Figure 3 clearly demonstrates that the quality of classification into three classes is not reduced for collections complied 6–12 months apart and remains at the level of the best values obtained using the bag-of-words model when cross-validating on a collection from one year (Table 2 and Table 4). Nevertheless, the number of coordinates in the word vector is exactly 300 (according to the settings), rather than exceeding 200,000, like in the Boolean or vector models.
This method is well suited for use in the event that we have an external, fairly representative collection of texts, which is similar in vocabulary to the training and test collections, meaning that here, as for other neural networks, a large training sample of texts is required. This method makes it possible to obtain stable and consistent results for text classification by sentiment.

4. Conclusions

This paper suggests three fundamentally different models to overcome the deterioration of sentiment classification results for collections staggered over time. In Table 2, it was shown that the quality of text classification by sentiment can be reduced to 15% according to the F-measure over 18 months. Therefore, the aim of the approaches proposed in this paper is to minimize the decrease in quality when classifying text collections that are staggered over time.
(1) The first approach supposes using a weighing scheme with linear computational complexity. Thus, it enables one to update the lexicon dynamically and retrain the classifier. This approach has a weaker dependence on the training collection because the training collection is constantly updating. In this case, the difference between the classifier’s performance on the I_ and III_ collections is only 2.4% according to the F-measure for the bag-of-words methods and 1.42% for TF-ICF. Regardless of its apparent advantages, the approach has two shortcomings:
  • Updating the lexicon increases the dimension of the feature space. Thus, with every lexicon update, the system requires more resources, and the text vector becomes more sparse.
  • The quality of classification with TF-ICF is significantly lower than with the bag-of-words method.
(2) The second approach is based on adding lexicons of emotional vocabulary: RuSentiLex and Linis-crowd. The use of external dictionaries makes it possible to reduce the gap in classification quality between the I_ and III_ collections to 5.6%, according to the F-measure. The difference between the classification results of the I_ and II_ is less than 1%; only 0.2%. At the same time, the quality of the classifier remains at the 0.68–0.73 level, which is comparable with the best results. Therefore, the generation of features based on external lexicons does not entail a large increase in the feature space and makes it possible to achieve good classification results. Despite this, since the feature space is still dependent on a training collection, there is a negligible reduction in classification quality for later collections.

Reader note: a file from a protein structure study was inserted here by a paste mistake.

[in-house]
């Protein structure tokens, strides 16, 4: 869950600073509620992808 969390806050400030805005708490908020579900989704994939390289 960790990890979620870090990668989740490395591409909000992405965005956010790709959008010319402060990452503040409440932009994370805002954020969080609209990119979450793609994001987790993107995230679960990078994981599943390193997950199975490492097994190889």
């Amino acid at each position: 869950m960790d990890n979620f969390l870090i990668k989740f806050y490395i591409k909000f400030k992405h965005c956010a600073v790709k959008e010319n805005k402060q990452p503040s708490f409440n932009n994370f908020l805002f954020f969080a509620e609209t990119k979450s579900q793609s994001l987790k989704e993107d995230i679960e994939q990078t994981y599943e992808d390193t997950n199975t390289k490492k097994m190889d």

(3) The foundation of the third approach is the concept of a distributed word representation space and the Skip-Gram neural language model. As in the second approach, external resources were used here. The distributed word representation space was built on an untagged collection of tweets that was many times larger than the automatically-tagged training collection. The averaged word vectors from one tweet were used as features. Thus, the length of the vector space was only 300; this is the first advantage of the approach. A second advantage of the approach is the classification results: the difference between the I_ and III_collection according to the F-measure is 0.26%, with the classification results for the III_collection being higher. The classification results of the I_ and II_ collections are similar: the II_collection sets exceed the I_collection values by 5.6%, according to the F-measure. This can be explained by the fact that a cross-validation method was used on the I_collection, i.e., the collection was divided into training and test sets at a ratio of 4:5, whereas the full I_collection was used to train the classifier for testing on the II_ and III_ collections.